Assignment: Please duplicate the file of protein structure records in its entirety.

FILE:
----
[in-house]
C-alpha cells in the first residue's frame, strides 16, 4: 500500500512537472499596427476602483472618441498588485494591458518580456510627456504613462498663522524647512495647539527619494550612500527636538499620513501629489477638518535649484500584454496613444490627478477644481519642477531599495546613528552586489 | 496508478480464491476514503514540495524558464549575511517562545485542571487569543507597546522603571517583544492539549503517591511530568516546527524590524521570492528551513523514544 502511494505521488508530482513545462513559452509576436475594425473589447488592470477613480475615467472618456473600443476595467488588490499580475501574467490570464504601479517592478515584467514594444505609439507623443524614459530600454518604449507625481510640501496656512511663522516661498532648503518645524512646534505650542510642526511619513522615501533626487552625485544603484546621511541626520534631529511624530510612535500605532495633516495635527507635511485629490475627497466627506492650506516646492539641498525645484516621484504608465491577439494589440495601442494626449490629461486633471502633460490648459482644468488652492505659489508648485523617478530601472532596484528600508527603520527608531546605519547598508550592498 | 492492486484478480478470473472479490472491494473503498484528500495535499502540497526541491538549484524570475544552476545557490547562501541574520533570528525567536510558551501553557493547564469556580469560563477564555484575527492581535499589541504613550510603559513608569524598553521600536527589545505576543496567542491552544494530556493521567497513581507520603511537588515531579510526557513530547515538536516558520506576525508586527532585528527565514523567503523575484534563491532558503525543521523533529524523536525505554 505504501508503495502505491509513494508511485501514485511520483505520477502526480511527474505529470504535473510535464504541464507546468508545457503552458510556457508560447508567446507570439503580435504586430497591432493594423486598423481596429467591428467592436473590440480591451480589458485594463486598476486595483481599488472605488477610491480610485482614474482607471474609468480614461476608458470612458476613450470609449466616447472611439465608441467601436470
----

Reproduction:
[in-house]
C-alpha cells in the first residue's frame, strides 16, 4: 500500500512537472499596427476602483472618441498588485494591458518580456510627456504613462498663522524647512495647539527619494550612500527636538499620513501629489477638518535649484500584454496613444490627478477644481519642477531599495546613528552586489 | 496508478480464491476514503514540495524558464549575511517562545485542571487569543507597546522603571517583544492539549503517591511530568516546527524590524521570492528551513523514544 502511494505521488508530482513545462513559452509576436475594425473589447488592470477613480475615467472618456473600443476595467488588490499580475501574467490570464504601479517592478515584467514594444505609439507623443524614459530600454518604449507625481510640501496656512511663522516661498532648503518645524512646534505650542510642526511619513522615501533626487552625485544603484546621511541626520534631529511624530510612535500605532495633516495635527507635511485629490475627497466627506492650506516646492539641498525645484516621484504608465491577439494589440495601442494626449490629461486633471502633460490648459482644468488652492505659489508648485523617478530601472532596484528600508527603520527608531546605519547598508550592498 | 492492486484478480478470473472479490472491494473503498484528500495535499502540497526541491538549484524570475544552476545557490547562501541574520533570528525567536510558551501553557493547564469556580469560563477564555484575527492581535499589541504613550510603559513608569524598553521600536527589545505576543496567542491552544494530556493521567497513581507520603511537588515531579510526557513530547515538536516558520506576525508586527532585528527565514523567503523575484534563491532558503525543521523533529524523536525505554 505504501508503495502505491509513494508511485501514485511520483505520477502526480511527474505529470504535473510535464504541464507546468508545457503552458510556457508560447508567446507570439503580435504586430497591432493594423486598423481596429467591428467592436473590440480591451480589458485594463486598476486595483481599488472605488477610491480610485482614474482607471474609468480614461476608458470612458476613450470609449466616447472611439465608441467601436470